3.8%

Arabic

3.8%

Korean

3.8%
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Instructional Systems Designer Education

Schools

Community College of the Air Force

11.7%

University of Central Florida

9.4%

University of Phoenix

9.4%

Capella University

6.1%

Walden University

5.8%

Wayne State University

4.9%

Old Dominion University

4.9%

George Mason University

4.9%

Saint Leo University

4.9%

Southern Illinois University Carbondale

4.5%

San Diego State University

4.2%

American InterContinental University

4.2%

Webster University

3.9%

Oakland University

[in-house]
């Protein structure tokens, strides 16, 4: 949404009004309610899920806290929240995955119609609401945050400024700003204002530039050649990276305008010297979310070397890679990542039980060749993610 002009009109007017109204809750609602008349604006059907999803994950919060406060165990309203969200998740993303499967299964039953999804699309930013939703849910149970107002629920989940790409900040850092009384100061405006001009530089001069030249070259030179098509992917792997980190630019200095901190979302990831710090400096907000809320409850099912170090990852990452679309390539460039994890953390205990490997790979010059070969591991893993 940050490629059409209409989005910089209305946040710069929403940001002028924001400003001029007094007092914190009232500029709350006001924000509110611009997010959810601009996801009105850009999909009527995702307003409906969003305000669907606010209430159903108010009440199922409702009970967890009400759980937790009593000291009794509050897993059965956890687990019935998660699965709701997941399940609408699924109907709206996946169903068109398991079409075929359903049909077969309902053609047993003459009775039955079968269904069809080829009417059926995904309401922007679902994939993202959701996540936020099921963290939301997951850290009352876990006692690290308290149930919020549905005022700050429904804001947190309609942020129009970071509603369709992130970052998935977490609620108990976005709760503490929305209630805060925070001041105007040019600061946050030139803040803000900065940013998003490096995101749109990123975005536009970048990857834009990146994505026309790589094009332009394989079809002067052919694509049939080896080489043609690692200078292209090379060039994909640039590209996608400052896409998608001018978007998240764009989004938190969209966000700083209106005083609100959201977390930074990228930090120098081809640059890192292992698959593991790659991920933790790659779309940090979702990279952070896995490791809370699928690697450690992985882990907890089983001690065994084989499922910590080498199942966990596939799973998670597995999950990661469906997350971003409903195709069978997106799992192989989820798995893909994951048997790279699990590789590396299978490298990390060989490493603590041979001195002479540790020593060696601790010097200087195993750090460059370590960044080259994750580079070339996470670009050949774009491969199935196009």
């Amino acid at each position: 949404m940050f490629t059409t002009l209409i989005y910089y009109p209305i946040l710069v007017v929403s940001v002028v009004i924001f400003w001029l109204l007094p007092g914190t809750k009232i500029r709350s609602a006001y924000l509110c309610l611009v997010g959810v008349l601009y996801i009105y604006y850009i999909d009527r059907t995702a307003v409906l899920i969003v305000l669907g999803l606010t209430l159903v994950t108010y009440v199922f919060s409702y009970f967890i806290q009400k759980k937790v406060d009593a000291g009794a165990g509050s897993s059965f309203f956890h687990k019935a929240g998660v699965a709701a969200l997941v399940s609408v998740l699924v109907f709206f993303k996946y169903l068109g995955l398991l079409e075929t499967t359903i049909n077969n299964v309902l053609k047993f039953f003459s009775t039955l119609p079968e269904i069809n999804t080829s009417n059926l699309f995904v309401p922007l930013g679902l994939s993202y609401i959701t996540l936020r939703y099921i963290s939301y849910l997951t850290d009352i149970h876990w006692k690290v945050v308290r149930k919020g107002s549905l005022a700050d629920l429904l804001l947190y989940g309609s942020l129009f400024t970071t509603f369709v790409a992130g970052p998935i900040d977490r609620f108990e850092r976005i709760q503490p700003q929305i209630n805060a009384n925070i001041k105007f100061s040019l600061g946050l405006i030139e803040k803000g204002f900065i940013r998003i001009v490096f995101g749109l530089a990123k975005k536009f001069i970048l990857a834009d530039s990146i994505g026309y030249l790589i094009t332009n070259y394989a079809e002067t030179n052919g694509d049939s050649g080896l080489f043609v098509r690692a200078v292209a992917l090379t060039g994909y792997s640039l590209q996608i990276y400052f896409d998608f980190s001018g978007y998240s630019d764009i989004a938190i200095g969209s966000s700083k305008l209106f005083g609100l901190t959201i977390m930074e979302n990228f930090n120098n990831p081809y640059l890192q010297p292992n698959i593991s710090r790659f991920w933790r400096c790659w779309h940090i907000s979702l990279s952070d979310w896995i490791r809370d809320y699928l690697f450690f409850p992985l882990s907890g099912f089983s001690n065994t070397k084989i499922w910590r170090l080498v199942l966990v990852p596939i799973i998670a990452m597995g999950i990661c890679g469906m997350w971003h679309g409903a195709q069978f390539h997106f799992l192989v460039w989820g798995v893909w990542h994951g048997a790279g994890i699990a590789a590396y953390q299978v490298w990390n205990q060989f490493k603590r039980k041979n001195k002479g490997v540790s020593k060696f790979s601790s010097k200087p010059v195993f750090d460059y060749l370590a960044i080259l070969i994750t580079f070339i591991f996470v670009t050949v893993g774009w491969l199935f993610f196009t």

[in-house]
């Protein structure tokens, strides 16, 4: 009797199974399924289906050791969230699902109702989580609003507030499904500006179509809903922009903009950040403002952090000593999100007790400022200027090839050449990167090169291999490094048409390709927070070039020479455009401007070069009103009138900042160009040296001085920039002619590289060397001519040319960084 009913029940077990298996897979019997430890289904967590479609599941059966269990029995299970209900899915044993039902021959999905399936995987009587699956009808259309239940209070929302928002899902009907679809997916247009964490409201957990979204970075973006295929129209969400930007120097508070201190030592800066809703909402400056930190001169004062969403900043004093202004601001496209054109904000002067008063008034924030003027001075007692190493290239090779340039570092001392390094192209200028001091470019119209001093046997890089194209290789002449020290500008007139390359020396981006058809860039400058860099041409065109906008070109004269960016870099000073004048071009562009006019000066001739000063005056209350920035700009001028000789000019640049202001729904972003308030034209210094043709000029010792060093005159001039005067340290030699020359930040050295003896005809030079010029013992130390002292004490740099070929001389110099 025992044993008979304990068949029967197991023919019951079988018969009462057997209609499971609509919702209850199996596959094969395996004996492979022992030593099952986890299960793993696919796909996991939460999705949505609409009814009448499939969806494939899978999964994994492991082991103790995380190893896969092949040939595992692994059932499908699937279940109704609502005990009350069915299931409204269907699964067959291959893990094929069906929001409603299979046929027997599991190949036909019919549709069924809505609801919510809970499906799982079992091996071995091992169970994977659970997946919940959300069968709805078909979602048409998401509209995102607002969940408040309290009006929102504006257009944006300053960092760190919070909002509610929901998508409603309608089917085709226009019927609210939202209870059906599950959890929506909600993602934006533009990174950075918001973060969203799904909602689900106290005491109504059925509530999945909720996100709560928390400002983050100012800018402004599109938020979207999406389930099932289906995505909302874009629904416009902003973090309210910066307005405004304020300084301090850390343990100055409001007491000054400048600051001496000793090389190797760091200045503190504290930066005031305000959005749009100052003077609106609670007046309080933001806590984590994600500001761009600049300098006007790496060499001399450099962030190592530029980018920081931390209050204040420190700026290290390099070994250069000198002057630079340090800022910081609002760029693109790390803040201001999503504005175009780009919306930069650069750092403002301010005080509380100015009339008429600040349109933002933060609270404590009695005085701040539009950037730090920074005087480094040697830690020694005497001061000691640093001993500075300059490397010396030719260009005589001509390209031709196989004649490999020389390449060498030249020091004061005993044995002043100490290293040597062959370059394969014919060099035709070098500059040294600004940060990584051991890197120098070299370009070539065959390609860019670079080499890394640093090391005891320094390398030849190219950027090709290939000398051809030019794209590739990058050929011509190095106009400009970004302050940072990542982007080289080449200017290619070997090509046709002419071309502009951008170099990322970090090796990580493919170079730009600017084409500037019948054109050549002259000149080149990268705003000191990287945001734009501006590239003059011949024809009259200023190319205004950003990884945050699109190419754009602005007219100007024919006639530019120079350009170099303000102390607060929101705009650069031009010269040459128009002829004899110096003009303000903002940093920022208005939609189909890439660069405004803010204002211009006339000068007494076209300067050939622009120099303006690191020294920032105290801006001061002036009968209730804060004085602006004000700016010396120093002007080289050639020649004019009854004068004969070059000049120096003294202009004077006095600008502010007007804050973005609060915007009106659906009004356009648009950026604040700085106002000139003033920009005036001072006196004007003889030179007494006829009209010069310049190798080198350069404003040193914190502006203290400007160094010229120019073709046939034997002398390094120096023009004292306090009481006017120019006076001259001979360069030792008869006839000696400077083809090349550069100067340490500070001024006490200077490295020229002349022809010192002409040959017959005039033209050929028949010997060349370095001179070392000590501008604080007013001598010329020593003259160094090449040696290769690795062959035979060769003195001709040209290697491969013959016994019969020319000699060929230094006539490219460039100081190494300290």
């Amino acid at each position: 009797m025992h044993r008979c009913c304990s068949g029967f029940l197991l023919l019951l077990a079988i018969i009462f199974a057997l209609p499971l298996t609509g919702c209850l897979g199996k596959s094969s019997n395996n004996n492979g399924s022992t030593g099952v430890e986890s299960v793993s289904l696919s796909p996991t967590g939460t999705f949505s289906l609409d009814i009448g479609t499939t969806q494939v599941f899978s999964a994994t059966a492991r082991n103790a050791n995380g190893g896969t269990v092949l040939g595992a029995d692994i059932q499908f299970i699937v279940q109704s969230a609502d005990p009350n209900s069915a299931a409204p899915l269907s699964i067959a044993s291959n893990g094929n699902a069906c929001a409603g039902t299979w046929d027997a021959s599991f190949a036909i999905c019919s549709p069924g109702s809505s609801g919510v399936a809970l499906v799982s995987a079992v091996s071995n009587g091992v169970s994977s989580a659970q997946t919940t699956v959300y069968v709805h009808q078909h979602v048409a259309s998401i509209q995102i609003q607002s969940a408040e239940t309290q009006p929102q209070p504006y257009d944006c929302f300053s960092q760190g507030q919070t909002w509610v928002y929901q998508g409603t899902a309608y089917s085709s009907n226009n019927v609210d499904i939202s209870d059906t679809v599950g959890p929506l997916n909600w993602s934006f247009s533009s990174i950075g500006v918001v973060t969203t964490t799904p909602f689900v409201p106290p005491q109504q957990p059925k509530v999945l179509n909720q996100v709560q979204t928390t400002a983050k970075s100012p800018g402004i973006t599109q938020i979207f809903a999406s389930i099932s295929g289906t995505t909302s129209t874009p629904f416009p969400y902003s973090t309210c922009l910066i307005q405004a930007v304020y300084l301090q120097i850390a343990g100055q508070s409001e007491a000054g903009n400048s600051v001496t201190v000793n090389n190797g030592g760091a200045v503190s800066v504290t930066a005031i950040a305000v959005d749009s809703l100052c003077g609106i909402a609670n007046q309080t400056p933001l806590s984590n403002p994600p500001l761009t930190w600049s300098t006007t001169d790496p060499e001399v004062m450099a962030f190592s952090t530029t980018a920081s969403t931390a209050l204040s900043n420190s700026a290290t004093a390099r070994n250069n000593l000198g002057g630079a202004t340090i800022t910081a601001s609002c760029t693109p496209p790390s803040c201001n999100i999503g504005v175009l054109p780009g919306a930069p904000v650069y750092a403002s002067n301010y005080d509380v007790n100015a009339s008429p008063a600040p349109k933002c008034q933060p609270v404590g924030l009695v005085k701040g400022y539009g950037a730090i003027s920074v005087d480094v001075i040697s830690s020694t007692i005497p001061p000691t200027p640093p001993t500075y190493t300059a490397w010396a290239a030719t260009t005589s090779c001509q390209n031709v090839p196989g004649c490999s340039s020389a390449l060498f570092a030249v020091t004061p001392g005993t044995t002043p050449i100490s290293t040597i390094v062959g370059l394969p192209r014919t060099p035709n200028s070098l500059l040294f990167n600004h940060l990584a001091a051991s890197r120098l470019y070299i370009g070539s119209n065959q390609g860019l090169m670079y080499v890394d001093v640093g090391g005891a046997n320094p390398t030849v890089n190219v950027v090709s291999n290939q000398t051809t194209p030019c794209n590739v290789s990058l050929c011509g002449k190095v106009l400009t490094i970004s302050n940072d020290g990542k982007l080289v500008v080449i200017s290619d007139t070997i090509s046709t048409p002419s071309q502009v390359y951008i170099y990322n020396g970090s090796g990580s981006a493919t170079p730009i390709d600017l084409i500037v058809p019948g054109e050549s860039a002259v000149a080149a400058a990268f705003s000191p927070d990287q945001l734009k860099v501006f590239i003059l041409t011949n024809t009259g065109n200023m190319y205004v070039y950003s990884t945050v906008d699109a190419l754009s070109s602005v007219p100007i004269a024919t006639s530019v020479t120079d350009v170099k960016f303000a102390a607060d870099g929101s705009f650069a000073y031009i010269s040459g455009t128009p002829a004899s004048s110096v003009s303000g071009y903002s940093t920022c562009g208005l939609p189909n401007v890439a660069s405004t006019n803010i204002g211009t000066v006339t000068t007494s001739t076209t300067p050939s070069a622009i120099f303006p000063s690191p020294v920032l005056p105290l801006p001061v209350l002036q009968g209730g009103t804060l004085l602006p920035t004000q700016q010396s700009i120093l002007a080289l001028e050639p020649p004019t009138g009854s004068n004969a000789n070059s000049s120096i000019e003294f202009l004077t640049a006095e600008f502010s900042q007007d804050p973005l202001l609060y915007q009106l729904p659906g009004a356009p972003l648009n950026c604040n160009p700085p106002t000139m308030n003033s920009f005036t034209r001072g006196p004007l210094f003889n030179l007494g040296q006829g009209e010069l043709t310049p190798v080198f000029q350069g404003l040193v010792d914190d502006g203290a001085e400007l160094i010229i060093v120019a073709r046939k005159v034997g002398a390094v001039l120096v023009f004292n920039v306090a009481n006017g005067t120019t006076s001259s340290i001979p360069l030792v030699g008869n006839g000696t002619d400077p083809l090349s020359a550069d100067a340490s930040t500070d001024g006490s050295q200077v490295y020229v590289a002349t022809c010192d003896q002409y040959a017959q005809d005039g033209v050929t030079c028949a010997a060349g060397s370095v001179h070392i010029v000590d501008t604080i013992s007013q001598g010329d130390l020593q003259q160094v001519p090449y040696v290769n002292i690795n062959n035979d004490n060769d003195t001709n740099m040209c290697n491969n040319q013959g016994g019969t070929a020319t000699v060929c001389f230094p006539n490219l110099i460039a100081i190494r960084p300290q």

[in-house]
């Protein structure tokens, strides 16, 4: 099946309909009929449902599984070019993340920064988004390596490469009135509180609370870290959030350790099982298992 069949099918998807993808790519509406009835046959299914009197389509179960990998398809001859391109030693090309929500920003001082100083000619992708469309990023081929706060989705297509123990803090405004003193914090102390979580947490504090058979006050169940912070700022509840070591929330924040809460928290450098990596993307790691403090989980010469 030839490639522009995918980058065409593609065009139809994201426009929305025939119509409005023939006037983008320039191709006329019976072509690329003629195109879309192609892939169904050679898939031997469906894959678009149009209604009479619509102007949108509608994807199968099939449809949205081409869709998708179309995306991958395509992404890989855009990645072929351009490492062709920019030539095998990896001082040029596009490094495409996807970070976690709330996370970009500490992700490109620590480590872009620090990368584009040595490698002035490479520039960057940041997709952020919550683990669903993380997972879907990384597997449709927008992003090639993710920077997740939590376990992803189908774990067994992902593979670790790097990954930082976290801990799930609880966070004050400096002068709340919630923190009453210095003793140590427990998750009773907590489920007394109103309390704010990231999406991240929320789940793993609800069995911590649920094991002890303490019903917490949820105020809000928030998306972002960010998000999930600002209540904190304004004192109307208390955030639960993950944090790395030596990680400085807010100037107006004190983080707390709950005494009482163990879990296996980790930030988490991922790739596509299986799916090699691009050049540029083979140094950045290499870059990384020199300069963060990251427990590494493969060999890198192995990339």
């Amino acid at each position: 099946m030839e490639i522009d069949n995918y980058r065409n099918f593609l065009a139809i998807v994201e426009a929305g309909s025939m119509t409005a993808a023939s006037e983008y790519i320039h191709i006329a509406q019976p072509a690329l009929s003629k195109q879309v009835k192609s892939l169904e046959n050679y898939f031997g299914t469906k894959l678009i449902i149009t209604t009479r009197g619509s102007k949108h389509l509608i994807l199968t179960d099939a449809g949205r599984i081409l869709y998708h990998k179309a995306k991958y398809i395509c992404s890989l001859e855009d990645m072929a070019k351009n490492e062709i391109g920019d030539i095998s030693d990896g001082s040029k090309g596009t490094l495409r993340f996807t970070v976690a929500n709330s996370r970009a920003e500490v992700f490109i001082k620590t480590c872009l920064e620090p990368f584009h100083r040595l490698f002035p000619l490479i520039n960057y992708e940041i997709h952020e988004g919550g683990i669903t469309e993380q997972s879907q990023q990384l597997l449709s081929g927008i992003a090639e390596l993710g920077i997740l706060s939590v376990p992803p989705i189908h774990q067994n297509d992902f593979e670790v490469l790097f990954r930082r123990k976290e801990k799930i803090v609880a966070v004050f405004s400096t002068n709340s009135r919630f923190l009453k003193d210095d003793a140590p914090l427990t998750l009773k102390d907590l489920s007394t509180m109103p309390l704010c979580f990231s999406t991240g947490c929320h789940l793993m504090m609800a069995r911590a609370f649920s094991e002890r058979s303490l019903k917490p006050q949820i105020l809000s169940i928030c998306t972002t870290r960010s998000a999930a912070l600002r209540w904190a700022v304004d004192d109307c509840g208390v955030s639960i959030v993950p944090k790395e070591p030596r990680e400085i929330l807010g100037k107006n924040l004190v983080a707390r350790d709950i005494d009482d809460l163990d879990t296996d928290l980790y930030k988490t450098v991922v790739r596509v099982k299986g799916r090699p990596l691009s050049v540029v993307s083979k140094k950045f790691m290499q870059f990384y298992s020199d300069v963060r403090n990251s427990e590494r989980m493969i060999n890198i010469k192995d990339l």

3.6%

Central Texas College

3.2%

University of Maryland - University College

2.9%

Excelsior College

2.9%

University of West Florida

2.9%

Florida State University

2.9%

American University

2.9%
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Majors

Business

15.7%

Educational Technology

15.5%

Education

10.6%

Curriculum And Instruction

8.5%

Elementary Education

7.3%

Human Resources Management

4.7%

Computer Information Systems

3.4%

Aviation

3.2%

Electrical Engineering

2.9%

English

2.9%

Educational Leadership

2.9%

Communication

2.9%

Criminal Justice

2.8%

Psychology

2.8%

Management

2.6%

Project Management

2.6%

Information Technology

2.6%

Computer Science

2.5%

Automotive Technology

1.9%

General Studies

1.7%
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Degrees

Masters

40.2%

Bachelors

29.7%

Other

11.4%

Associate

8.4%

Certificate

4.8%

Doctorate

4.8%

Diploma

0.5%

License

0.3%